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  • Writer's pictureElise

Surprise Craftertunity! : Paper Beads and Beaded Bracelet (part 1)

Updated: Jan 25, 2022

In case you lost your directions or missed out on a kit, we have you covered. In this series, we will be showcasing past projects, in particular those that were originally released as Surprise Craftertunity kits at the library. So get ready to grab some spare materials and start crafting!


Making Paper Beads

It doesn't take much to make these beautiful beads. All you really need is some paper strips, glue, and patience and you have the makings of a beautiful gift.

Bead-Making Materials

Paper (this can be prints that didn't turn out correctly, old magazines, wrapping paper, or anything that is thicker than tissue paper and thinner than construction paper and at least 11" long)

Cocktail straws &/or Toothpicks

Mod Podge Gloss

Scotch Tape (optional)


Craft Knife & Mat or

Ruler & Scissors or Paper Cutter

Paint Brush

Styrofoam Cup & Extra Toothpicks (or other manner of keeping beads separated during the drying process)

Bead-making Instructions

There are two ways to start this.

The first (varying bead sizes):

Take 8 ½ by 11 inch papers with whatever pattern you should choose and cut on the diagonal to a point each time until you run out of paper. I used a paper cutter and just went to town cutting triangles the full length down. If not, steps 1-3 of the second lead you through a more measured, uniform approach.

The second (more uniform bead sizes):

  1. If you would rather a slightly more measured and uniform approach, Measure a strip of paper approximately ¾ inches wide (for standard bead size) and 12 inches long. Cut out with a craft knife or scissors (or a paper cutter).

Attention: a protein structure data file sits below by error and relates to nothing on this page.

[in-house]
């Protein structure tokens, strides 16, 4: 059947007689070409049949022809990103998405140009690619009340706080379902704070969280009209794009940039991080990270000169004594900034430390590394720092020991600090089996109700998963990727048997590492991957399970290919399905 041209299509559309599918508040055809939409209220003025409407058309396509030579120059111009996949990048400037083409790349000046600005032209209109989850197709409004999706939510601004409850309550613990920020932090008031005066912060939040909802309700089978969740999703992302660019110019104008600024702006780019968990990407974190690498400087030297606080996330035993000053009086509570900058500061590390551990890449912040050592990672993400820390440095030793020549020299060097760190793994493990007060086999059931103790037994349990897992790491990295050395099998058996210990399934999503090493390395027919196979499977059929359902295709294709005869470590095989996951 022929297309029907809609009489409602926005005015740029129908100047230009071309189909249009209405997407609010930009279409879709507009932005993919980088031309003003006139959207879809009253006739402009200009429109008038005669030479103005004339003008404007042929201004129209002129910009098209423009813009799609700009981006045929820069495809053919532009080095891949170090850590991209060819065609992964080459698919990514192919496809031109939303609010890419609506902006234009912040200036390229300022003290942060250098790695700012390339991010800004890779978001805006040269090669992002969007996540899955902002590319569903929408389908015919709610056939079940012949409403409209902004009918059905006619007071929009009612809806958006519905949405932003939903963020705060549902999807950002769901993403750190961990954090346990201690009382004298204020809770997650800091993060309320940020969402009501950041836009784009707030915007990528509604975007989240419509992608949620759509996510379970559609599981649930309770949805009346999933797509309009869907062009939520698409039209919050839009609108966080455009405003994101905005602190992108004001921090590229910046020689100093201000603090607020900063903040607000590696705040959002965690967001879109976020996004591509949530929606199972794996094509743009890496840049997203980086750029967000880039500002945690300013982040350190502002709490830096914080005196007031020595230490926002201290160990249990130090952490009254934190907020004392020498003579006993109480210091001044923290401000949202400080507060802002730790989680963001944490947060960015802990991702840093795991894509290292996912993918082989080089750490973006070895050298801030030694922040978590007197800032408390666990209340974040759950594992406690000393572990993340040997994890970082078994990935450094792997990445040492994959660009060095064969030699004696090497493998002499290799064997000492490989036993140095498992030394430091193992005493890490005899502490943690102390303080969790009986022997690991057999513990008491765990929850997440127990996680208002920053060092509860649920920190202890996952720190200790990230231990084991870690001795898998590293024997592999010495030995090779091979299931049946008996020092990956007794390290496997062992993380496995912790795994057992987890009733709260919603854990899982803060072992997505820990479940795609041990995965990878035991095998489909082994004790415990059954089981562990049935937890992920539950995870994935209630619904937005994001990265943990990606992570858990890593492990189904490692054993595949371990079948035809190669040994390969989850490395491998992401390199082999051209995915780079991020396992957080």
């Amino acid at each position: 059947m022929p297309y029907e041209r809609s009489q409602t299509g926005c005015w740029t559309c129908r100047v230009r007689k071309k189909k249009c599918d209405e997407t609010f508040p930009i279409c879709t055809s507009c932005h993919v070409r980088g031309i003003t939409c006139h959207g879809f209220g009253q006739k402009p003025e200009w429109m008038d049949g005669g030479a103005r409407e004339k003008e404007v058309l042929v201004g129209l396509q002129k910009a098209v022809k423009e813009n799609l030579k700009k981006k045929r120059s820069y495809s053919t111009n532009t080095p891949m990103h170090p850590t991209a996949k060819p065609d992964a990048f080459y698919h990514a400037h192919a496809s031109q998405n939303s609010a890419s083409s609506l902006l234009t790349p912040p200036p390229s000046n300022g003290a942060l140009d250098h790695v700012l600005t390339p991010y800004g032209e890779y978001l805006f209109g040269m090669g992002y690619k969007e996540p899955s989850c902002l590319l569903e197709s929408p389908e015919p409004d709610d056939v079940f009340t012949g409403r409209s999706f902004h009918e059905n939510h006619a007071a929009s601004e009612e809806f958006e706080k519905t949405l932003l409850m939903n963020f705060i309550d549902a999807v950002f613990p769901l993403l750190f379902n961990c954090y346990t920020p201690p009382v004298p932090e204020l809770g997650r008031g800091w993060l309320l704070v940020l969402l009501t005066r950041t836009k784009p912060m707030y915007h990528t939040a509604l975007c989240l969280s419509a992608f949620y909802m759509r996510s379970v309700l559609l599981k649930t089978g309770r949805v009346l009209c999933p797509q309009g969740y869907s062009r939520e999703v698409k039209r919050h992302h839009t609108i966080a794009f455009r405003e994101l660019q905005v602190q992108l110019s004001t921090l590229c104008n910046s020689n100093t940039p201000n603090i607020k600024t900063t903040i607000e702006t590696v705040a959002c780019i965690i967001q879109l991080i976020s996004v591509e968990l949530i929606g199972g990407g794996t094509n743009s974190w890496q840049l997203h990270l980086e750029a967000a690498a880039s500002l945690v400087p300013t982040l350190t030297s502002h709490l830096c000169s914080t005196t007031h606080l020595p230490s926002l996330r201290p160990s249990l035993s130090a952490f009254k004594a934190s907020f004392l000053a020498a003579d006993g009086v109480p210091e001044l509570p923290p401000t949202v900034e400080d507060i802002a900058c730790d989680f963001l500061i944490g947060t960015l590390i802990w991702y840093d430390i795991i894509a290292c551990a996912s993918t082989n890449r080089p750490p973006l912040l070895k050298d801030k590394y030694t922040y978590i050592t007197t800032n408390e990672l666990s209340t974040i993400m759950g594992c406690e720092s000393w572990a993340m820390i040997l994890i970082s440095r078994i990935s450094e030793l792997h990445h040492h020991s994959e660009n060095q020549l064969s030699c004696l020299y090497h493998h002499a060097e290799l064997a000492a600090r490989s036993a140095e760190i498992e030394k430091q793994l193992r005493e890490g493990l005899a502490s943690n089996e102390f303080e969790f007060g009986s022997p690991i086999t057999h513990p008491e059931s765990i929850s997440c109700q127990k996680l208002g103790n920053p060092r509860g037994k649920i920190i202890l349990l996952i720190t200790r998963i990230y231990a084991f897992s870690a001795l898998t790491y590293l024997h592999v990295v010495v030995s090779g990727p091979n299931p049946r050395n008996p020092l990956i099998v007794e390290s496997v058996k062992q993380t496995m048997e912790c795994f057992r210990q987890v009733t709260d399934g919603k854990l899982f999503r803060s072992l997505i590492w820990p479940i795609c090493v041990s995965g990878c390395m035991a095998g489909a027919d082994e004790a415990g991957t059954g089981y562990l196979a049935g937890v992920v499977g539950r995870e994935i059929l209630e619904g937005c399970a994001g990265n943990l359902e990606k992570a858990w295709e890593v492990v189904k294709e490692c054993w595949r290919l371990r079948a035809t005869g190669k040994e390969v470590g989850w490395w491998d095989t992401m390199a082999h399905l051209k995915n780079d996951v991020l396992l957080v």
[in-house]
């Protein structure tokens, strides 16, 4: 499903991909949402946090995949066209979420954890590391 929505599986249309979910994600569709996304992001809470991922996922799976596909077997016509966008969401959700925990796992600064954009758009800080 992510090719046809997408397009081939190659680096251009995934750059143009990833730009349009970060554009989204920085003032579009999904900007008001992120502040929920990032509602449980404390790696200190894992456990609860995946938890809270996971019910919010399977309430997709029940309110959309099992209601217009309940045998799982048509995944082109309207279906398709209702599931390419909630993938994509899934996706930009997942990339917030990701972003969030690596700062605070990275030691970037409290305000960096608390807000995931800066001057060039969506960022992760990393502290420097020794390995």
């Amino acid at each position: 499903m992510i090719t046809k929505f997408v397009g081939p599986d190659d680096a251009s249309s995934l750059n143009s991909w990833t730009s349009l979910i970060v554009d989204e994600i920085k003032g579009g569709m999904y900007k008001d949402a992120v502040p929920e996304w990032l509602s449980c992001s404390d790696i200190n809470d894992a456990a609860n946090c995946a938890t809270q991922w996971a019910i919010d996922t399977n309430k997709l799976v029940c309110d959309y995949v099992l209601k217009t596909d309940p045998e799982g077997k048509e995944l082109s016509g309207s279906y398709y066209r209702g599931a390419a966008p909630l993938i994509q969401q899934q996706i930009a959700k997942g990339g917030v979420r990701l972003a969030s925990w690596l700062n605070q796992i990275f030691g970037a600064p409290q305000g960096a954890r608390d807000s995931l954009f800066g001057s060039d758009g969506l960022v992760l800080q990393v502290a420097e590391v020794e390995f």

2. Measure halfway across the paper at one end and make a pencil mark.

  3. At the other end of the paper, place your ruler and measure from the end to the midpoint. Trim with a craft knife. Repeat on the other side. You’ll notice you just cut out a very long triangle. After you have your strips:

  4. Optional: Place a piece of tape at the wide end of the triangle and tape the cocktail straw to the other. Use this method if you want a small bit of plastic at your center of the bead for additional structure, otherwise skip to the next step. The beads will be fairly sturdy even without the plastic center.

  5. Add several dabs of mod podge down the length of the underside/non-showing side of the paper and start rolling your bead around the cocktail straw, from the long end toward the point, adjusting the roll to center the paper as you go.

  6. Once the bead is rolled, one of two things will happen. If you taped your bead to the straw before rolling, then trim the cocktail straw to the edge of the bead. If not, simply remove the bead from the straw. Either way, repeat until you have the desired amount of beads.

  7. Paint the beads inside and out with several coats of Mod Podge, allowing them to dry between coats. I stick the drying beads on tooth picks stuck into Styrofoam cups and turn them every once in a while to keep from sticking until dry.

  8. String on bracelets, necklaces, or other jewelry as desired. See next set of instructions for directions on how the demo bracelet was done. Otherwise have fun experimenting.


  1. The wider your strip starts out, the longer the finished bead will be. The longer your paper strip starts out, the fatter your finished bead will be.

  2. If you don’t go completely to a point, you will have a flat area in the middle of your finished bead.

  3. Mod Podge is a glue and sealant but is not completely waterproof. It is based on water and acrylic. It also isn’t simply watered down school glue.

  4. Drying times vary. Each coat of Mod Podge should feel dry to the touch after about an hour, after which you can apply the next coat. Beads are fully dry after about 24 hours, unless you use Hard Coat Mod Podge or other extra durable varieties, in which case they are dry after 72 hours.

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